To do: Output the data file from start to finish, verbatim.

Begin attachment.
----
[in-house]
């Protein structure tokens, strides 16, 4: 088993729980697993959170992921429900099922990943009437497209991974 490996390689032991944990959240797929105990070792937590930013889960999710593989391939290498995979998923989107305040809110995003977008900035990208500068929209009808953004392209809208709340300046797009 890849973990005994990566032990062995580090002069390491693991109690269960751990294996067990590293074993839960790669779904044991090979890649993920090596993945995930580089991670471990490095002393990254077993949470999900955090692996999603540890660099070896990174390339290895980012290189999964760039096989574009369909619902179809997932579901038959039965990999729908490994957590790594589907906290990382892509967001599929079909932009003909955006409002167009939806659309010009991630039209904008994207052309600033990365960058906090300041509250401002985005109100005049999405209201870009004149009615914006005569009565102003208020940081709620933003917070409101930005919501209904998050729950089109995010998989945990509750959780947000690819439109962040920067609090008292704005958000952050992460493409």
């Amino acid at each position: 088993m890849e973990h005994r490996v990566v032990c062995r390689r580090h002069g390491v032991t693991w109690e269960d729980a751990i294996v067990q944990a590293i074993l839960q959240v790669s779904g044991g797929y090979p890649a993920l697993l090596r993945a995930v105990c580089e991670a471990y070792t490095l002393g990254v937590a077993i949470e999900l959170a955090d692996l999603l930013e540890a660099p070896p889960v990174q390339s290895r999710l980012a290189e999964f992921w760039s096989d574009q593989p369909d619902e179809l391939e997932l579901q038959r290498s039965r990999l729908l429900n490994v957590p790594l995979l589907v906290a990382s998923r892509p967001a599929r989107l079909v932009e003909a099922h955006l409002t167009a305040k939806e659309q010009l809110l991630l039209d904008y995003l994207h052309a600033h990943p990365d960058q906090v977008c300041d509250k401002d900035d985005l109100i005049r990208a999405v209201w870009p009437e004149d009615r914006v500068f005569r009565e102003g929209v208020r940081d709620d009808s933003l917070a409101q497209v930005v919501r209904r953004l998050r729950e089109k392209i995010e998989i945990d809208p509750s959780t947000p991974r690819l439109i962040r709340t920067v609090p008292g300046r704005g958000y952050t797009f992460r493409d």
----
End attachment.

[in-house]
């Protein structure tokens, strides 16, 4: 088993729980697993959170992921429900099922990943009437497209991974 490996390689032991944990959240797929105990070792937590930013889960999710593989391939290498995979998923989107305040809110995003977008900035990208500068929209009808953004392209809208709340300046797009 890849973990005994990566032990062995580090002069390491693991109690269960751990294996067990590293074993839960790669779904044991090979890649993920090596993945995930580089991670471990490095002393990254077993949470999900955090692996999603540890660099070896990174390339290895980012290189999964760039096989574009369909619902179809997932579901038959039965990999729908490994957590790594589907906290990382892509967001599929079909932009003909955006409002167009939806659309010009991630039209904008994207052309600033990365960058906090300041509250401002985005109100005049999405209201870009004149009615914006005569009565102003208020940081709620933003917070409101930005919501209904998050729950089109995010998989945990509750959780947000690819439109962040920067609090008292704005958000952050992460493409």
């Amino acid at each position: 088993m890849e973990h005994r490996v990566v032990c062995r390689r580090h002069g390491v032991t693991w109690e269960d729980a751990i294996v067990q944990a590293i074993l839960q959240v790669s779904g044991g797929y090979p890649a993920l697993l090596r993945a995930v105990c580089e991670a471990y070792t490095l002393g990254v937590a077993i949470e999900l959170a955090d692996l999603l930013e540890a660099p070896p889960v990174q390339s290895r999710l980012a290189e999964f992921w760039s096989d574009q593989p369909d619902e179809l391939e997932l579901q038959r290498s039965r990999l729908l429900n490994v957590p790594l995979l589907v906290a990382s998923r892509p967001a599929r989107l079909v932009e003909a099922h955006l409002t167009a305040k939806e659309q010009l809110l991630l039209d904008y995003l994207h052309a600033h990943p990365d960058q906090v977008c300041d509250k401002d900035d985005l109100i005049r990208a999405v209201w870009p009437e004149d009615r914006v500068f005569r009565e102003g929209v208020r940081d709620d009808s933003l917070a409101q497209v930005v919501r209904r953004l998050r729950e089109k392209i995010e998989i945990d809208p509750s959780t947000p991974r690819l439109i962040r709340t920067v609090p008292g300046r704005g958000y952050t797009f992460r493409d």